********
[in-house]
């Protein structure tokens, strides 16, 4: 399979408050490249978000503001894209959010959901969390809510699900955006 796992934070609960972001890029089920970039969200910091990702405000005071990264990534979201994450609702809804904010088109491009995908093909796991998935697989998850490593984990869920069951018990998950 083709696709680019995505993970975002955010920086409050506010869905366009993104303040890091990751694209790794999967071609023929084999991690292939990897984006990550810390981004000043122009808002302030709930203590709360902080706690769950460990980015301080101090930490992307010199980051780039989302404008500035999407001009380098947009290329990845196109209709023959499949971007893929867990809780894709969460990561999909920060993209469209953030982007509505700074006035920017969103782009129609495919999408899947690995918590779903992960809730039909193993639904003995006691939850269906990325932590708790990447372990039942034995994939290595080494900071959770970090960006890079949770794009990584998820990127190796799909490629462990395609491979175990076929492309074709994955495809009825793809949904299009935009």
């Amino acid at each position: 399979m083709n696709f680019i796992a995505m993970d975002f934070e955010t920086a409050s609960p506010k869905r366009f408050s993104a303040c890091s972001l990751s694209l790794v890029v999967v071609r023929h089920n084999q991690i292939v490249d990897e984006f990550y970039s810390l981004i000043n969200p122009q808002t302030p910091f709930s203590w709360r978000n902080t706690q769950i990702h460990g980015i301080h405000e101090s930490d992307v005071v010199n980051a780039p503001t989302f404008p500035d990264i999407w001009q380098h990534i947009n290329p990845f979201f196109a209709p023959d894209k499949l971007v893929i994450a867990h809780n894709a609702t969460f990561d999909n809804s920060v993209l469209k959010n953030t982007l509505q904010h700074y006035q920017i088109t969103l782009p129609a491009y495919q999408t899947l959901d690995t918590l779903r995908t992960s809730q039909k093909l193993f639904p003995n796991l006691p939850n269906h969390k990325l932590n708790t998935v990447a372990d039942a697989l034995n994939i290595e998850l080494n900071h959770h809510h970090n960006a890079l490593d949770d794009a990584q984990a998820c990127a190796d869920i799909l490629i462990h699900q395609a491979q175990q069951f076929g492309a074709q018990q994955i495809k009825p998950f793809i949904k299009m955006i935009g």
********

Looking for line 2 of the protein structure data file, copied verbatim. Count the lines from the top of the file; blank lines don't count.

């Protein structure tokens, strides 16, 4: 399979408050490249978000503001894209959010959901969390809510699900955006 796992934070609960972001890029089920970039969200910091990702405000005071990264990534979201994450609702809804904010088109491009995908093909796991998935697989998850490593984990869920069951018990998950 083709696709680019995505993970975002955010920086409050506010869905366009993104303040890091990751694209790794999967071609023929084999991690292939990897984006990550810390981004000043122009808002302030709930203590709360902080706690769950460990980015301080101090930490992307010199980051780039989302404008500035999407001009380098947009290329990845196109209709023959499949971007893929867990809780894709969460990561999909920060993209469209953030982007509505700074006035920017969103782009129609495919999408899947690995918590779903992960809730039909193993639904003995006691939850269906990325932590708790990447372990039942034995994939290595080494900071959770970090960006890079949770794009990584998820990127190796799909490629462990395609491979175990076929492309074709994955495809009825793809949904299009935009």